“I was able to go to school in the fall as I just started university and that really provided something else for me to focus on and to work towards, which became my focus.

“I wasn’t even sure if I wanted to do another (ski) season or not, but I decided I’d give it one more try and see how it goes and I found myself enjoying training.

“I’d had this big ‘mental reset’ and I was back, hungrier than ever.”


Images from @zoeatkin

Motivation do not guarantee medals, but it certainly helps and the refreshed skier returned as an arguably strong force than before – something she demonstrated at the X Games in early 2022.

“It was my first event since the Olympics, so after almost a year and just tried to take a step back,” says Zoe. “I wanted to enjoy the event, be really be proud of my skiing rather than thinking like ‘oh, if I land this I'm gonna podium’ so I tried to take the pressure off myself.”

It worked.

“I ended up winning, which was amazing,” she states with a beaming smile.

“Growing up like the X Games was THE event, before it (freestyle skiing) was an Olympic sport the X Game was the pinnacle which some people still think, so I can’t believe that I won it!

“I think the important thing was just remembering why I was doing it though and how I didn’t start the sport to win the Olympics or X Games, it was because I loved it and I had to find that love again. Now I’m having more fun that I’ve had in a long time!”


Zoe is part of a group of talented young female freestylers – together with her sister Izzy, as well as Mia Brookes and Kirsty Muir – who are currently making great strides in disproving the old notion that Britain ‘is not a winter sport nation’.

“It’s so, so awesome,” says the skier of the British medal-winning potential.

“I think the British team were hoping for one medal and then we won three, with Mia (Brookes) getting that amazing gold in snowboard slopestyle.

“I mean she’s world champion, at 16, which is just crazy and all of the hype around that.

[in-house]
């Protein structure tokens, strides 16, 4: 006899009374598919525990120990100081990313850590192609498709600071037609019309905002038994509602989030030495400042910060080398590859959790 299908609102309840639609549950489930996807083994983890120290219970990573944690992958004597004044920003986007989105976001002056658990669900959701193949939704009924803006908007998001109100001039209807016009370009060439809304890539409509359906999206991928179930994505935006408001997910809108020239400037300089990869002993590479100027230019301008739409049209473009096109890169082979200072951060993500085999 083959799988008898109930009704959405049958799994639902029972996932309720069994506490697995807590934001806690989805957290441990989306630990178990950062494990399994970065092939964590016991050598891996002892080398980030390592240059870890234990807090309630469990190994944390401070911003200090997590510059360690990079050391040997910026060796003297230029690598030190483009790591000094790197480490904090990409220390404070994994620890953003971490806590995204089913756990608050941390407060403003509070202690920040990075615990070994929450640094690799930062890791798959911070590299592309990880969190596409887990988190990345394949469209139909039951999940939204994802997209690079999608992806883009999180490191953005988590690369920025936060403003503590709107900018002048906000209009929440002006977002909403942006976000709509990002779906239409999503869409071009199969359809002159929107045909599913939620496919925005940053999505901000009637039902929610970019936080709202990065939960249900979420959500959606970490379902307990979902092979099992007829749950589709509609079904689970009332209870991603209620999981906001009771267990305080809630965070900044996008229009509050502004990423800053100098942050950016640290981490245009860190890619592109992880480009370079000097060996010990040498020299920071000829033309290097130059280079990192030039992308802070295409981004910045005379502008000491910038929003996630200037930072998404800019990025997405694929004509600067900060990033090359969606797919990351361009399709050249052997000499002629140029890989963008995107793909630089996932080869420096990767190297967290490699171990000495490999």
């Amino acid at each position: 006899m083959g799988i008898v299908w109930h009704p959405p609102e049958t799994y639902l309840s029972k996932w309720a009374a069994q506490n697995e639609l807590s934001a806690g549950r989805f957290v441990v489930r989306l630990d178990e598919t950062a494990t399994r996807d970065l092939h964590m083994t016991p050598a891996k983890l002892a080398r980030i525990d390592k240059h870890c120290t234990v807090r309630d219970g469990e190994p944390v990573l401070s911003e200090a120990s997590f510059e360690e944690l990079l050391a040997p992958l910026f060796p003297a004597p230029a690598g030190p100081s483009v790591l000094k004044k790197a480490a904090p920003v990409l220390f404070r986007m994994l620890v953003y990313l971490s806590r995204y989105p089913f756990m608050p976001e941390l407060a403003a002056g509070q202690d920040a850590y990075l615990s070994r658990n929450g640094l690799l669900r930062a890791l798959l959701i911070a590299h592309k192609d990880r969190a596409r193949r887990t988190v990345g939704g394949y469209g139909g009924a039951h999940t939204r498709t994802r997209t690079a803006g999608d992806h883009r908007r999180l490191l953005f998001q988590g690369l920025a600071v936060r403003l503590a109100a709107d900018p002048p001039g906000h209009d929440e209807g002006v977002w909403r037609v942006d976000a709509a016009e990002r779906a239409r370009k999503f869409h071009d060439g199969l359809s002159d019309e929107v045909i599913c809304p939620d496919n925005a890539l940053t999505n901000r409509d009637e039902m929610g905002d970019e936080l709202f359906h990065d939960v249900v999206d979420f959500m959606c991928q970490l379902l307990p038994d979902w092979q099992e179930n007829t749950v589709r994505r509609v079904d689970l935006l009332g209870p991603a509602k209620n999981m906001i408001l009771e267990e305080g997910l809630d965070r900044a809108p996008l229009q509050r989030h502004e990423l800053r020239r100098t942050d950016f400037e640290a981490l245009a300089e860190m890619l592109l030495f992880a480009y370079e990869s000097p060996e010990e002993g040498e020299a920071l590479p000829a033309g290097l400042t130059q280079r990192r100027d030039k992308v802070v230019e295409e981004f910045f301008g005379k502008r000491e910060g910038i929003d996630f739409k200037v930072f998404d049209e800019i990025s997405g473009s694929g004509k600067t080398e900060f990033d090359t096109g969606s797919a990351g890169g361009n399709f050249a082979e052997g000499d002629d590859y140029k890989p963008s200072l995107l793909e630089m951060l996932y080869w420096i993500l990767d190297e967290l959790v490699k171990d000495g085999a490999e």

“It’s nice to be part of such a cool team, with so much support, friendliness and of course Kirstie is killing it too so it’s just awesome!”


Image from @zoeatkin

While there are still over two and a half years to go until the next Winter Olympics, thoughts will soon turn to those Games and after her post Beijing struggles, she is feeling very positive about the future.

“I'm definitely super stoked about it,” she says. “I kind of tend to like ride my momentum, so went I’m doing well I’m really excited to sky and when I’m doing badly I don’t want to ski!

“I'm really happy with the way my whole season went. I'm super excited to go into this break with a really positive attitude and feeling good about my skiing.”

Zoe was in South Korea to watch her sister claim a historic bronze at PyeongChang 2018, while Izzy then turned team cheerleader for the Beijing Games.

They hope to be able to compete together – be it in different disciplines, as Izzy focuses on Slopestyle and Big Air, while Zoe specialises in Halfpipe – come the 2026 Winter Olympics in Italy.

“That'd be amazing,” she tells the Women’s Sports Alliance (WSA).

“I was pretty upset that she wasn't able to compete (in China) and do what she wanted to, but it is always great to spend time with her and hopefully we’ll be able to share that experience.

“It would be unforgettable!”

Image from FIS, ‘smugmug’


Commenting has been turned off.
bottom of page